"I can never stay here," he said suddenly. "If I do I'm in constant danger, and you, too, will be in trouble. The whole pack will turn against you. I must leave."
"But where can you go, Little Brother?" asked Mother Wolf anxiously.
"I must return to my own people."
"But they won't have you. Didn't you say one of them bit you and threatened your life?"
"Yes, but he didn't know me. I must find one of my real brothers, and he will understand."
Mother Wolf sat down and considered. After a while she got up and paced back and forth in the den. "Maybe you're right," she said finally, stopping before him. "There would be nothing but danger here for you, and in time my own children would drive you out and perhaps kill you. Yes, it's better that you should return to your own people. But if they won't have you, I'll still protect you."
Washer rose excitedly to his feet. "Then I must go at once--before the cubs and Sneaky return. They must find me gone, and if you don't tell them where I am they'll never know."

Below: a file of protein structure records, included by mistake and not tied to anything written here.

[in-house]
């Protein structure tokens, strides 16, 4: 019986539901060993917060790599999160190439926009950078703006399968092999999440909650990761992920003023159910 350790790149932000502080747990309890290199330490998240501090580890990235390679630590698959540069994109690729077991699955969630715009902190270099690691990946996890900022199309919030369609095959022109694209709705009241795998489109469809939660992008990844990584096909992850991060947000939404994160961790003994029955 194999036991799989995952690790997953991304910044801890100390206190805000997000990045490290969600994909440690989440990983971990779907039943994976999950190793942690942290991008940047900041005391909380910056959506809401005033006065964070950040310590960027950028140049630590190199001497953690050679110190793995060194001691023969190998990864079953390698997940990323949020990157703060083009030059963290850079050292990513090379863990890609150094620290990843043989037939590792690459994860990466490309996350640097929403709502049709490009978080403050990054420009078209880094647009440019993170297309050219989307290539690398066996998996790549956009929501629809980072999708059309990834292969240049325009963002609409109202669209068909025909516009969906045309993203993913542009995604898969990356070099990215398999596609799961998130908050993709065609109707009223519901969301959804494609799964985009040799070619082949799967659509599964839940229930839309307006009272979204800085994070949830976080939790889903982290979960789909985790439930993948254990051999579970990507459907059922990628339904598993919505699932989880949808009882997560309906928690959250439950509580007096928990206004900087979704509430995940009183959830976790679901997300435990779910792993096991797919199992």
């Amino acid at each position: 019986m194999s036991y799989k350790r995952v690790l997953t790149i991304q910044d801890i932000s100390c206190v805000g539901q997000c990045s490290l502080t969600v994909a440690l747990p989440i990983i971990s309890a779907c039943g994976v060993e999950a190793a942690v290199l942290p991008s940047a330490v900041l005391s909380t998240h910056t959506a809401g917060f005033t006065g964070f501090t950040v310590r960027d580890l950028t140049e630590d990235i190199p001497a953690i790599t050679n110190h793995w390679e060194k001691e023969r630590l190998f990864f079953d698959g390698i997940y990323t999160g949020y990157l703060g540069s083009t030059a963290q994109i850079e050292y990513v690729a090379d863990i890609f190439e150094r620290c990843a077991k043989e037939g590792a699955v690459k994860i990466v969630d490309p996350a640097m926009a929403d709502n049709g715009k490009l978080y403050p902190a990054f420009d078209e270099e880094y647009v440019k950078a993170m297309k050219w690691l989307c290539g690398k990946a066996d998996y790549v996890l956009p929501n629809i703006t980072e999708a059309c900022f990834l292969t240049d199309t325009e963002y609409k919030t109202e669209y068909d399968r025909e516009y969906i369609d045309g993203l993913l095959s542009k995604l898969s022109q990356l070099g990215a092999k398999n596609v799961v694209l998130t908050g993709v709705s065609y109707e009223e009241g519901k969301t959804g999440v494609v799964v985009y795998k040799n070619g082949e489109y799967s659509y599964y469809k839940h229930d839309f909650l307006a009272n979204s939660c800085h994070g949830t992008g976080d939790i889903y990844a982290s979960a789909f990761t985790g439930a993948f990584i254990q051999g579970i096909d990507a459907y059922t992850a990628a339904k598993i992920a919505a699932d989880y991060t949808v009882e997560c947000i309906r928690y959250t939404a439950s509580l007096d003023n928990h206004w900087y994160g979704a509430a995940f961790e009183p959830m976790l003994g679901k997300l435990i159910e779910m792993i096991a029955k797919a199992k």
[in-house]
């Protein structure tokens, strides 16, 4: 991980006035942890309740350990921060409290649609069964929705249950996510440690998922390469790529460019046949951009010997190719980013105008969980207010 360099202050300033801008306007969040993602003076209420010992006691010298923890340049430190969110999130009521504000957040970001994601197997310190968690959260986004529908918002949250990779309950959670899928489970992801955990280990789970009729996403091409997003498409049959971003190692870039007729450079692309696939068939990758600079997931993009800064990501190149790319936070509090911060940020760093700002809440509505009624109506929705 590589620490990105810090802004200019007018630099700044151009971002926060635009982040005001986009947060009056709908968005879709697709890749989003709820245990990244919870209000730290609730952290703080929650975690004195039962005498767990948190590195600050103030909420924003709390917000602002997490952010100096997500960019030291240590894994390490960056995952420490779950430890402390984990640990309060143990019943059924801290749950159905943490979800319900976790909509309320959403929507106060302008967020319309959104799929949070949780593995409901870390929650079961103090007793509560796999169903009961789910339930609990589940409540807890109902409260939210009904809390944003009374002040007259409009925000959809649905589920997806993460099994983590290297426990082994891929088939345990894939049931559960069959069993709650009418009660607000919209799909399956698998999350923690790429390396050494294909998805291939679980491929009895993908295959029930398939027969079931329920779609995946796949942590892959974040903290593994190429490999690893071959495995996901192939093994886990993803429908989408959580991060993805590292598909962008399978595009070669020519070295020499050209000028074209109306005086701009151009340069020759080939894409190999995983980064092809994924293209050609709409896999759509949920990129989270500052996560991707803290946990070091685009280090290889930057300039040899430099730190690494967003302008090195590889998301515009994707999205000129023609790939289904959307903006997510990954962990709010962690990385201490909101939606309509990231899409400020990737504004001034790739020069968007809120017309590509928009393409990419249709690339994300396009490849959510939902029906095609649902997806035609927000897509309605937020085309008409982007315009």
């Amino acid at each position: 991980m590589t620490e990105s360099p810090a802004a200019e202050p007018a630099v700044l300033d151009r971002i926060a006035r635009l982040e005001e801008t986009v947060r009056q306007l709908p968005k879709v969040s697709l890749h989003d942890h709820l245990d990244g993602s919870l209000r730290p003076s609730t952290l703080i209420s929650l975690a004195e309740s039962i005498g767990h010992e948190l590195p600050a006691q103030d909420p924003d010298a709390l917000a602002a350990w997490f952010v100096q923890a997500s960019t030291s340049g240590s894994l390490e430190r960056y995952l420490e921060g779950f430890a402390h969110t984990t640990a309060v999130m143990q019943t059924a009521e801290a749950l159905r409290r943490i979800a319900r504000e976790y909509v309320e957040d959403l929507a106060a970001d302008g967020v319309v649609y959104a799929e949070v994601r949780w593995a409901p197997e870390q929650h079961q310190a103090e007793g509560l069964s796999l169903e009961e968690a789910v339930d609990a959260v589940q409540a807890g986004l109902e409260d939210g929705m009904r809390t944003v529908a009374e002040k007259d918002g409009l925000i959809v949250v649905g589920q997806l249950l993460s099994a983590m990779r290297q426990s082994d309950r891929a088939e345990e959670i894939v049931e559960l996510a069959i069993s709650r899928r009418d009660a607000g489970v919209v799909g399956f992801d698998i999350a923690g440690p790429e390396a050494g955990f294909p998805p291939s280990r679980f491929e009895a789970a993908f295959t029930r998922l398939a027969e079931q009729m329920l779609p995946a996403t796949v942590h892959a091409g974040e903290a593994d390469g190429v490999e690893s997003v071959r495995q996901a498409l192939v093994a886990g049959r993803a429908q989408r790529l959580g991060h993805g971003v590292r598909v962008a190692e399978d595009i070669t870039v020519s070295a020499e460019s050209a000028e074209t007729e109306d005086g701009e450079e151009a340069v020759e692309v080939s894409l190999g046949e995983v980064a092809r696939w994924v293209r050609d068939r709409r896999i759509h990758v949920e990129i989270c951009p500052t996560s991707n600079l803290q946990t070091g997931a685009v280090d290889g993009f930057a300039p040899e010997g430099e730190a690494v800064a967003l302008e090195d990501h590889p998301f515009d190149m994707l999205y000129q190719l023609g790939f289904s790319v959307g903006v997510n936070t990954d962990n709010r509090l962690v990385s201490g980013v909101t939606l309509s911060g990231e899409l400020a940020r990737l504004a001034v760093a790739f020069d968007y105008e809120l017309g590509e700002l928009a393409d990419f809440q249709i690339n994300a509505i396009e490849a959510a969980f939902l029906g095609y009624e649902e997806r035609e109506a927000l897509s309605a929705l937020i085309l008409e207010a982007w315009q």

"That's true, Little Brother. But where shall we go tonight?"
"To the Silver Birch grove where my people live. It's above the falls where I fell in the water. Take me there, and I'll watch and wait for them."
"But suppose some of the wolves found you in the Silver Birch Grove?"
"What matter's that?" laughed Washer. "I can climb a tree which is more than any of the wolves can do. I'll go up the biggest tree, and laugh at them."
"Yes, Little Brother, you can do that. I'd forgotten that your people are tree climbers. Well," sighing heavily, "it's the only thing to do, but it makes me sad to lose you. I shall mourn you every day you're away."
"Not more than if you saw me killed by your own people," added Washer, smiling up into her face.
She nodded her head and began licking his fur. In a short time she was ready to accompany him to the grove of Silver Birches. This was some distance from the cave, and they had to be wary in their movements, for the whole wolf pack was abroad on the hunt. They heard their distant howls on the clear night air, but by keeping away from them they soon got beyond their echo.
They trotted along through the moonlight, following the river toward the falls. Just below them they stopped, while Washer pointed out where Sneaky had found him when he jumped ashore from his raft.